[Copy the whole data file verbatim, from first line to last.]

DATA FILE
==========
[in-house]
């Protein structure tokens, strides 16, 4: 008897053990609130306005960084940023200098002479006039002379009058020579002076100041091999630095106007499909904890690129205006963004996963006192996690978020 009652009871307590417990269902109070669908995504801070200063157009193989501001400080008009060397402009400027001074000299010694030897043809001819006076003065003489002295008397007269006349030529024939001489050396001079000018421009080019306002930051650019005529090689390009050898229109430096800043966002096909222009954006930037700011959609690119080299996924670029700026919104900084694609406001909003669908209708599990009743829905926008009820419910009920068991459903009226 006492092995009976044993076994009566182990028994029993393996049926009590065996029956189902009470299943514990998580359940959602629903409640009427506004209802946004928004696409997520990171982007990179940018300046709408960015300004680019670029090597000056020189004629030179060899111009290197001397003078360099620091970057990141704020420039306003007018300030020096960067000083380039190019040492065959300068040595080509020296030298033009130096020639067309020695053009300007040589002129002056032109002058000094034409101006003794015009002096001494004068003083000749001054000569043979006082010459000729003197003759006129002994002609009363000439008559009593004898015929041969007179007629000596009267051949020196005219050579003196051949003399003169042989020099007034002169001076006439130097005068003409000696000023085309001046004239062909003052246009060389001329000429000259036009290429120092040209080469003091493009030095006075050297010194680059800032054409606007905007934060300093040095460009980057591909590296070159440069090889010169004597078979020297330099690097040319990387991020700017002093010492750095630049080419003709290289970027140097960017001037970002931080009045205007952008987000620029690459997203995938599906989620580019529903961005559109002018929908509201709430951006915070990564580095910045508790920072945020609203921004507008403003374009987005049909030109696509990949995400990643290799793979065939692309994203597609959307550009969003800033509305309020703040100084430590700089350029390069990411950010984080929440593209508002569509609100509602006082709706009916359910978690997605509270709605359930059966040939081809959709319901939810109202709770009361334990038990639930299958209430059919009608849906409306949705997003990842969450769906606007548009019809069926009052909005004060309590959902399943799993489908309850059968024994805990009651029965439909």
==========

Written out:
[in-house]
């Protein structure tokens, strides 16, 4: 008897053990609130306005960084940023200098002479006039002379009058020579002076100041091999630095106007499909904890690129205006963004996963006192996690978020 009652009871307590417990269902109070669908995504801070200063157009193989501001400080008009060397402009400027001074000299010694030897043809001819006076003065003489002295008397007269006349030529024939001489050396001079000018421009080019306002930051650019005529090689390009050898229109430096800043966002096909222009954006930037700011959609690119080299996924670029700026919104900084694609406001909003669908209708599990009743829905926008009820419910009920068991459903009226 006492092995009976044993076994009566182990028994029993393996049926009590065996029956189902009470299943514990998580359940959602629903409640009427506004209802946004928004696409997520990171982007990179940018300046709408960015300004680019670029090597000056020189004629030179060899111009290197001397003078360099620091970057990141704020420039306003007018300030020096960067000083380039190019040492065959300068040595080509020296030298033009130096020639067309020695053009300007040589002129002056032109002058000094034409101006003794015009002096001494004068003083000749001054000569043979006082010459000729003197003759006129002994002609009363000439008559009593004898015929041969007179007629000596009267051949020196005219050579003196051949003399003169042989020099007034002169001076006439130097005068003409000696000023085309001046004239062909003052246009060389001329000429000259036009290429120092040209080469003091493009030095006075050297010194680059800032054409606007905007934060300093040095460009980057591909590296070159440069090889010169004597078979020297330099690097040319990387991020700017002093010492750095630049080419003709290289970027140097960017001037970002931080009045205007952008987000620029690459997203995938599906989620580019529903961005559109002018929908509201709430951006915070990564580095910045508790920072945020609203921004507008403003374009987005049909030109696509990949995400990643290799793979065939692309994203597609959307550009969003800033509305309020703040100084430590700089350029390069990411950010984080929440593209508002569509609100509602006082709706009916359910978690997605509270709605359930059966040939081809959709319901939810109202709770009361334990038990639930299958209430059919009608849906409306949705997003990842969450769906606007548009019809069926009052909005004060309590959902399943799993489908309850059968024994805990009651029965439909």